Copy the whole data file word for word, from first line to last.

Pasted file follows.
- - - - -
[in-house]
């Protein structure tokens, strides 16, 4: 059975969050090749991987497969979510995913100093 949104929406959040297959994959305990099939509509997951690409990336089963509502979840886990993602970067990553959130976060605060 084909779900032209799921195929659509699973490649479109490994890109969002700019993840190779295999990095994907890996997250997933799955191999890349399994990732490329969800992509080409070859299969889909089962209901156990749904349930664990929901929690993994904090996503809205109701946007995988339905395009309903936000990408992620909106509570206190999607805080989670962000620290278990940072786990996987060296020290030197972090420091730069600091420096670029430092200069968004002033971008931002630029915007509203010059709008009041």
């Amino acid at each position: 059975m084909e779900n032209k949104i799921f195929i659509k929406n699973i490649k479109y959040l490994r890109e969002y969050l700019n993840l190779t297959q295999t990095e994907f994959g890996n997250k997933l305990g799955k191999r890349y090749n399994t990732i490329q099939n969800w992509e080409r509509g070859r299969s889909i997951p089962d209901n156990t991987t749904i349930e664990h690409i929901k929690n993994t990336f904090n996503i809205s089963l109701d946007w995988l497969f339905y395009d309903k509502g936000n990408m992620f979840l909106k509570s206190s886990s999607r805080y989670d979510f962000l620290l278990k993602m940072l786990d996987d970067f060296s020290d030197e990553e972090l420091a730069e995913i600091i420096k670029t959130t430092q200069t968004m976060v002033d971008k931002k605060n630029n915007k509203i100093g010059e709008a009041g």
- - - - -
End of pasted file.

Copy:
[in-house]
């Protein structure tokens, strides 16, 4: 059975969050090749991987497969979510995913100093 949104929406959040297959994959305990099939509509997951690409990336089963509502979840886990993602970067990553959130976060605060 084909779900032209799921195929659509699973490649479109490994890109969002700019993840190779295999990095994907890996997250997933799955191999890349399994990732490329969800992509080409070859299969889909089962209901156990749904349930664990929901929690993994904090996503809205109701946007995988339905395009309903936000990408992620909106509570206190999607805080989670962000620290278990940072786990996987060296020290030197972090420091730069600091420096670029430092200069968004002033971008931002630029915007509203010059709008009041």
């Amino acid at each position: 059975m084909e779900n032209k949104i799921f195929i659509k929406n699973i490649k479109y959040l490994r890109e969002y969050l700019n993840l190779t297959q295999t990095e994907f994959g890996n997250k997933l305990g799955k191999r890349y090749n399994t990732i490329q099939n969800w992509e080409r509509g070859r299969s889909i997951p089962d209901n156990t991987t749904i349930e664990h690409i929901k929690n993994t990336f904090n996503i809205s089963l109701d946007w995988l497969f339905y395009d309903k509502g936000n990408m992620f979840l909106k509570s206190s886990s999607r805080y989670d979510f962000l620290l278990k993602m940072l786990d996987d970067f060296s020290d030197e990553e972090l420091a730069e995913i600091i420096k670029t959130t430092q200069t968004m976060v002033d971008k931002k605060n630029n915007k509203i100093g010059e709008a009041g």